Papa San: I’ve been doing music in Jamaica for over 20-something years now, so to see a festival like this emerge feels good. It’s a solid foundation based on what I’m seeing, and it’s gonna build from here, and I’m excited to be a part of it. I’ve been to many different festivals over the years with foundation artistes, and now we get something to springboard off of. I think this festival is going to develop and in a few years from now you can never tell where it’s gonna go.
TALLAWAH: After award-winning albums, a vibrant praise ministry and collabos with the likes of Kirk Franklin, what’s left for you to accomplish?
Papa San: A lot more. I’m a soul winner, and I just want to see more souls come to Christ. I want to develop a platform where I am able to build up orphanages, and we have a thrust now to expand the ministry with more services all over the world. I want to see more gospel artistes rise. That’s why I do what I do. I’ve recorded with many young artistes, no charge. It’s just to help them because that’s one way you help young artistes. And there’s a lot more to come, so I’m looking forward to the rest of the year.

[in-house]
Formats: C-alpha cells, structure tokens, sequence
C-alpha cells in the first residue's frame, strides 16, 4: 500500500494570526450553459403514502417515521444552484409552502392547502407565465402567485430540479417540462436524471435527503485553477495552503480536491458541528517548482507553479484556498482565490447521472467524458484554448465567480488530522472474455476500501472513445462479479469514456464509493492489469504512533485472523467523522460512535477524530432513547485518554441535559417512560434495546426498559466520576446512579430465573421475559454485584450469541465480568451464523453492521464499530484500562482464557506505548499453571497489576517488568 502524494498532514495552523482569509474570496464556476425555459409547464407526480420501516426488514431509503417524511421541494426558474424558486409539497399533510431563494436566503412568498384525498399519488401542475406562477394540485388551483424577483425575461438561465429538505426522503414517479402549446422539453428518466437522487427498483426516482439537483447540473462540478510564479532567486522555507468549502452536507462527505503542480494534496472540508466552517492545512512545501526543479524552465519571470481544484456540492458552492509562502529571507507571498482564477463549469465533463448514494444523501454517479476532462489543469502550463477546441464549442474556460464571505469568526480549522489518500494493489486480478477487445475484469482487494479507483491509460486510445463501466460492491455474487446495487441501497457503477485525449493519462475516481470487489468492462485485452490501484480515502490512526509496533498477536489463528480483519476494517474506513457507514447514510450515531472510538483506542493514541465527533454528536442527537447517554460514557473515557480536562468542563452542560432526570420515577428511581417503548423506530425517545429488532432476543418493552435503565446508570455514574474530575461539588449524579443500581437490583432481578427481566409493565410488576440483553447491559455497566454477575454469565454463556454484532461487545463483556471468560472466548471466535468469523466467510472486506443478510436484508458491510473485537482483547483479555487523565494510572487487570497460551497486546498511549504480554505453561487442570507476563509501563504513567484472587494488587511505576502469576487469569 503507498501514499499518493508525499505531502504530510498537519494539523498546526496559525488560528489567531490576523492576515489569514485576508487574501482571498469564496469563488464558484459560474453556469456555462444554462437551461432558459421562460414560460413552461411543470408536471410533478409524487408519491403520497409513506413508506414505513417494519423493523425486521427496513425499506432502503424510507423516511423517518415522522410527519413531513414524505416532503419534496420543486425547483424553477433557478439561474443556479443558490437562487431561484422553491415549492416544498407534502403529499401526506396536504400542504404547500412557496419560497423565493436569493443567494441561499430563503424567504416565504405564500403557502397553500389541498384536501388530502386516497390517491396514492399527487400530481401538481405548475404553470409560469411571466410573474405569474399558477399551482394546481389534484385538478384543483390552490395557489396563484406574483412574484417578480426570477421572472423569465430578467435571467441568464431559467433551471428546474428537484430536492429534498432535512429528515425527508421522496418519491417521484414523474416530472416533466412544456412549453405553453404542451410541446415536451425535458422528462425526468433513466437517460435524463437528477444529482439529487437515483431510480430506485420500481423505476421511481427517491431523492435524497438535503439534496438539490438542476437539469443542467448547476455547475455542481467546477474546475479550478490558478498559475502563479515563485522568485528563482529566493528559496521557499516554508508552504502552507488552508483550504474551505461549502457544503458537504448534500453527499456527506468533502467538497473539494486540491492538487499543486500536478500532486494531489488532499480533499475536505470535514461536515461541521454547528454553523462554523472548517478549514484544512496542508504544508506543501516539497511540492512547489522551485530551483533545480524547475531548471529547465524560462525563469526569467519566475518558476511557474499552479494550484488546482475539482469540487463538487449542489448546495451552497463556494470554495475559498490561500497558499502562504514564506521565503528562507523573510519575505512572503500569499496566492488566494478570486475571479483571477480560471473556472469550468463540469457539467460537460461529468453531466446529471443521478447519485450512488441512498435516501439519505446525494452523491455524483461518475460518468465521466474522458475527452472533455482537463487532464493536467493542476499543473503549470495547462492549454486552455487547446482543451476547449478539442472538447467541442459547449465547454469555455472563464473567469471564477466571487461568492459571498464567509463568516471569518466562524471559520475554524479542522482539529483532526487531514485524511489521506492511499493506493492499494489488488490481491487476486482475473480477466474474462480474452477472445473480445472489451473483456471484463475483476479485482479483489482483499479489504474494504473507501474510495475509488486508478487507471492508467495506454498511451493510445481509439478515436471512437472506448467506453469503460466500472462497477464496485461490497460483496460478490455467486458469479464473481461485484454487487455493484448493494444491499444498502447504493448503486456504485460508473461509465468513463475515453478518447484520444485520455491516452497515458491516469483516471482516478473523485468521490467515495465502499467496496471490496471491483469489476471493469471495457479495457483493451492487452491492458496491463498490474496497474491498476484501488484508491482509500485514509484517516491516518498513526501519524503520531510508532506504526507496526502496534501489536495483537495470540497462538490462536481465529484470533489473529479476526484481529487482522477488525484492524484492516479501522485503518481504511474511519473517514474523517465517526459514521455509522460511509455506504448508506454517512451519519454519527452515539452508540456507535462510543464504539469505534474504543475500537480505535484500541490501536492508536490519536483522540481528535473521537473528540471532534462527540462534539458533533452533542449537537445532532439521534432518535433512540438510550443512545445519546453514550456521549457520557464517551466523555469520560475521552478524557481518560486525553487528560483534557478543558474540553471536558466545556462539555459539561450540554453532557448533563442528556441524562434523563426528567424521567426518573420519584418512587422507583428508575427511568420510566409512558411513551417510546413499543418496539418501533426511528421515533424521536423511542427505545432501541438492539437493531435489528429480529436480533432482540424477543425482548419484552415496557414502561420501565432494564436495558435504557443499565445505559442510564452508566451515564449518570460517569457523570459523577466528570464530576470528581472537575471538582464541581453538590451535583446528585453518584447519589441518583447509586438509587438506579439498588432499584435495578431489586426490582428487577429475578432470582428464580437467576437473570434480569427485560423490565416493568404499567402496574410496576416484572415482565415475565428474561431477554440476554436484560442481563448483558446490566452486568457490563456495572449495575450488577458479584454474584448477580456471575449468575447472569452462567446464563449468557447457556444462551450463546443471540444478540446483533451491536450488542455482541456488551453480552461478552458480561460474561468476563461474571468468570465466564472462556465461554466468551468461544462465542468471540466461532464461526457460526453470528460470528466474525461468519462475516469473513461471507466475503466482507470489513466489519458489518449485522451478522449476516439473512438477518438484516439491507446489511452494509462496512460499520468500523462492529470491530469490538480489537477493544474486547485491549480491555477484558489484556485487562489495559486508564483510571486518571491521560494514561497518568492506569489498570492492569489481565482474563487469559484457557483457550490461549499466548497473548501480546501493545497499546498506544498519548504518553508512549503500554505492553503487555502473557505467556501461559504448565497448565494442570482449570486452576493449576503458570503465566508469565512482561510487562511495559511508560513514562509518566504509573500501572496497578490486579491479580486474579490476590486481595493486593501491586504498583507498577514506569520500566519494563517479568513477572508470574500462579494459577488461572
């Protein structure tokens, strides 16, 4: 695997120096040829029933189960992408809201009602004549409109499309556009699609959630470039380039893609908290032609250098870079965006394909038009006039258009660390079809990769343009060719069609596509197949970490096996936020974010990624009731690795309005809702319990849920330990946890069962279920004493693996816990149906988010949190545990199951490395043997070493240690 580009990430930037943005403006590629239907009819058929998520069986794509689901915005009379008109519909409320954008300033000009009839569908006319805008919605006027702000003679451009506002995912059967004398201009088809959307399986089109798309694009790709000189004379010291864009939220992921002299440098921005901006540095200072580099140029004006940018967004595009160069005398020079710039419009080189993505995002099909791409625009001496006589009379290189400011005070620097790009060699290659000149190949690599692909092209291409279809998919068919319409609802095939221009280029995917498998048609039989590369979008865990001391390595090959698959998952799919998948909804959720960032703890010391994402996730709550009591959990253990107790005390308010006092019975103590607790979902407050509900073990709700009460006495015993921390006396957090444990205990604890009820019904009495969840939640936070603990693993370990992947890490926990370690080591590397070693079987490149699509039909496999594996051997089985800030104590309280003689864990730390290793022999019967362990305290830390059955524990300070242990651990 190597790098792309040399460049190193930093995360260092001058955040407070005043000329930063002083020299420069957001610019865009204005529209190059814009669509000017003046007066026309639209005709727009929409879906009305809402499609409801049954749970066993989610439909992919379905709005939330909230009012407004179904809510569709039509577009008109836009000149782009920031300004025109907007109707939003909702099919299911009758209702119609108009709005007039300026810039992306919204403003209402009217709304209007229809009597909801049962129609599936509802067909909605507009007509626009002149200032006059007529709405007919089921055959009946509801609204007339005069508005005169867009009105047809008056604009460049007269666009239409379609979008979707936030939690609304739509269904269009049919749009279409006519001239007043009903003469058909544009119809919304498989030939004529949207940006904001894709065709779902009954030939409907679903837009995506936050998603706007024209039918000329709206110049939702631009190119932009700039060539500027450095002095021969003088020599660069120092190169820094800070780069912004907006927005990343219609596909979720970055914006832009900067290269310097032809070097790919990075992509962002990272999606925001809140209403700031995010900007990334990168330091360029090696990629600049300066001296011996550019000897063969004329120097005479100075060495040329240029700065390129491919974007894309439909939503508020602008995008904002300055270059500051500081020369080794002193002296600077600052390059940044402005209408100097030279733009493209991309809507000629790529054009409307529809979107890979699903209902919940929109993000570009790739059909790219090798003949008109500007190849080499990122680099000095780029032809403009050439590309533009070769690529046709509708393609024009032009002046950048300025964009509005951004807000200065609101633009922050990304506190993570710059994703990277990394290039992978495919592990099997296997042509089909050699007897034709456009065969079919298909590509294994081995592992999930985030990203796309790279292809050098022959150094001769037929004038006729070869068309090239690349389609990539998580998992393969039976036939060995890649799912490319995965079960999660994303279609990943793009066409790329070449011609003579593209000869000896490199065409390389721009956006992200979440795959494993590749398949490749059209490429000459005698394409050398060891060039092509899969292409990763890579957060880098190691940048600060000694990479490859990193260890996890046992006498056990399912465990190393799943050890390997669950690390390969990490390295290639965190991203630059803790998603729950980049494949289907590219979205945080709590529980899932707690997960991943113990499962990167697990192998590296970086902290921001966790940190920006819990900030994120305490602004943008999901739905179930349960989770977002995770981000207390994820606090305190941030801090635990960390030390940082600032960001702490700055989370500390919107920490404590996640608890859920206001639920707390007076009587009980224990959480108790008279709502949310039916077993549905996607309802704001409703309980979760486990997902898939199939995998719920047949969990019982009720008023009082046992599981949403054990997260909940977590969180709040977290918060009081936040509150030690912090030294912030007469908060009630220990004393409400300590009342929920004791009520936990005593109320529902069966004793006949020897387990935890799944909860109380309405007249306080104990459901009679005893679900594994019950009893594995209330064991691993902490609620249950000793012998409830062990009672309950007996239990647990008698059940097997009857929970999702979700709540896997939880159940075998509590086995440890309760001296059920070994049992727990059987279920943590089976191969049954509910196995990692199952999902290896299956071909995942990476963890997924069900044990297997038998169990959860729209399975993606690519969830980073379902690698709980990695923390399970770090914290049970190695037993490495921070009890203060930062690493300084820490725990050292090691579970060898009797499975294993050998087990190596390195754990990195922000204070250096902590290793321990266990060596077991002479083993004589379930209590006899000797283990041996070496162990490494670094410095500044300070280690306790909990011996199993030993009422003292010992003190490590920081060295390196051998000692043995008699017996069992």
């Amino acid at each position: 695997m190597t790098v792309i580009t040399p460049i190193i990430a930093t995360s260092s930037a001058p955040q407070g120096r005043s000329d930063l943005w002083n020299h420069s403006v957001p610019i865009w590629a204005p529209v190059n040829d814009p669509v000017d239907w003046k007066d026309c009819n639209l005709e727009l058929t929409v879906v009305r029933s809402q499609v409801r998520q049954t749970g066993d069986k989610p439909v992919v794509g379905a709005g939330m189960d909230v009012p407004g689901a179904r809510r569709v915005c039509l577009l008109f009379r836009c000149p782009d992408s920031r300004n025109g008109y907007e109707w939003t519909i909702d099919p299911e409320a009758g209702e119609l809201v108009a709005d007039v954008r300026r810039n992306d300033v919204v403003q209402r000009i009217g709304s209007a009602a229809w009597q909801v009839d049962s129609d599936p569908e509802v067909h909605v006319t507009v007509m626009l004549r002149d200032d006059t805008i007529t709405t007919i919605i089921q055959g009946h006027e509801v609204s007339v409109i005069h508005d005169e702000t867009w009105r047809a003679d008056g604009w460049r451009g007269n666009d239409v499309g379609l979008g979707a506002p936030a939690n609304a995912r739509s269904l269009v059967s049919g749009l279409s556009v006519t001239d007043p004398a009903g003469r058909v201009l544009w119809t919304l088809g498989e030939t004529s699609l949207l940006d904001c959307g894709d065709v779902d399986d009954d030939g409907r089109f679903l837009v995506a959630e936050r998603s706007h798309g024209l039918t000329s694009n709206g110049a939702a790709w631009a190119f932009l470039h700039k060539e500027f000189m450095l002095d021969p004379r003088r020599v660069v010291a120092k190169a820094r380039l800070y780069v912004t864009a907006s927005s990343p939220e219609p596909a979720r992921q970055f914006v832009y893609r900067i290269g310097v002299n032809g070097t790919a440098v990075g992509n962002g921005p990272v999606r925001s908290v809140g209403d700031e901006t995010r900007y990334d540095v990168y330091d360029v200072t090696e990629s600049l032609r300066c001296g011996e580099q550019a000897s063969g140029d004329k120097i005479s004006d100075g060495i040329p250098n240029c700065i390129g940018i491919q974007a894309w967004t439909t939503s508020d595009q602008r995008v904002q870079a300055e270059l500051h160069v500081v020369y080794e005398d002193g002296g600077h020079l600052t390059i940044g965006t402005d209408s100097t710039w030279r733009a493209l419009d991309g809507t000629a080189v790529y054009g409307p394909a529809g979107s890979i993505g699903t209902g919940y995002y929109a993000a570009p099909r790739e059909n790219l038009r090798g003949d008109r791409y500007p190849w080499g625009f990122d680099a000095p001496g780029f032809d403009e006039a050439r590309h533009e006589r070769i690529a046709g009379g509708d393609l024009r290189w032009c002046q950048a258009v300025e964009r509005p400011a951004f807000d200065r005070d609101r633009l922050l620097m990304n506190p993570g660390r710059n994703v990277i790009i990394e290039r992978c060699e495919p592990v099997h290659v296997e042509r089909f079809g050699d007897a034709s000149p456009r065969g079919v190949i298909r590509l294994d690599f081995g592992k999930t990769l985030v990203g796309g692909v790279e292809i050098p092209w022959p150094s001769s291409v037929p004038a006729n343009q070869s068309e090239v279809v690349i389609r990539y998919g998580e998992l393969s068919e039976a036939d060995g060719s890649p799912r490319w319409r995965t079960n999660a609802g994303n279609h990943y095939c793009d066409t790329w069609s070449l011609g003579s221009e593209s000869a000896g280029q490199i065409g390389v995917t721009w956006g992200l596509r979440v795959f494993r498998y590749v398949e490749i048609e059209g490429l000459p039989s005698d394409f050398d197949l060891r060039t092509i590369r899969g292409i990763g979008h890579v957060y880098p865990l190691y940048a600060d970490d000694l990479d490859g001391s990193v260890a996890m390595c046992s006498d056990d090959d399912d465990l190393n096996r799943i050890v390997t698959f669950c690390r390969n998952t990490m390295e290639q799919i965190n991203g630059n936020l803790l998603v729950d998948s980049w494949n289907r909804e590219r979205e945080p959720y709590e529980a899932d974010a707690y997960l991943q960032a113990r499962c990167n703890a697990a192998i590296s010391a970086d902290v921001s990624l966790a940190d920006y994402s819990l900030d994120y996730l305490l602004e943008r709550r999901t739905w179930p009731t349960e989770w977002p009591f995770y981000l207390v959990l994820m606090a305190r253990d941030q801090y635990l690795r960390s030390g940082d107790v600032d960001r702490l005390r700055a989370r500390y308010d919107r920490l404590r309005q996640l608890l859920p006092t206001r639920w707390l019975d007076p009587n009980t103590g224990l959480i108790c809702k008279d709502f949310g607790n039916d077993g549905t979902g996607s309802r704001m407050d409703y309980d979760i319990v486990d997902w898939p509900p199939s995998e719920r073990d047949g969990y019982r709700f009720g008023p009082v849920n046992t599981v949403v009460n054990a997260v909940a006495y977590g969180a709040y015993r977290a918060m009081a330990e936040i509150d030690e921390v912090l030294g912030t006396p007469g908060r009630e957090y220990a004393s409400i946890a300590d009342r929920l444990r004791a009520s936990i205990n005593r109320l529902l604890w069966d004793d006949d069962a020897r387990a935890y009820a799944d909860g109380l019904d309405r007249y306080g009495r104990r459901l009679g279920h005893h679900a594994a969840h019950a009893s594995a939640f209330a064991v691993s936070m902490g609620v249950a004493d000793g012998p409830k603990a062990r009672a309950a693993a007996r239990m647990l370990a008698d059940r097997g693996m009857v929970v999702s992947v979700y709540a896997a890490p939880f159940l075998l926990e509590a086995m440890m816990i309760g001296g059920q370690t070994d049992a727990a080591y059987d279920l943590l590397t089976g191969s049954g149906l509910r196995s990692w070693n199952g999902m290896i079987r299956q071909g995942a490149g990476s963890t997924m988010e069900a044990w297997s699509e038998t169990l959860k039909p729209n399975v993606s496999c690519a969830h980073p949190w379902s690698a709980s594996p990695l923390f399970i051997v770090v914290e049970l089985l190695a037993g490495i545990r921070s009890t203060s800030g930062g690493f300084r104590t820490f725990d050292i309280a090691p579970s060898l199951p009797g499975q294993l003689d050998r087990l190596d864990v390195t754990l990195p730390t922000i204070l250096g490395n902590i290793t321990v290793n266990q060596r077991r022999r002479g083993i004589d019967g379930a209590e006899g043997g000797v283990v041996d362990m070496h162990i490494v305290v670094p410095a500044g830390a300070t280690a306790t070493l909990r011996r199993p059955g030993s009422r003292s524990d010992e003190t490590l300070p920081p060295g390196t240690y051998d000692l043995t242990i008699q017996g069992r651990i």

TALLAWAH: One final question: have you become the man you always hoped you’d become when you were a little boy?
Papa San: Oh yes. I’ve accomplished more. I never knew that all of this was ahead of me. I never expected this. But I knew that God gifted me for something great. So I think I’ve received more in my life than I dreamed I would, and I give God thanks for that. And I know that there’s greater things to come, so I continue to give thanks.
"My past is behind me and my future is before me. I just embrace what Christ has given to me. I don’t hold on to the past."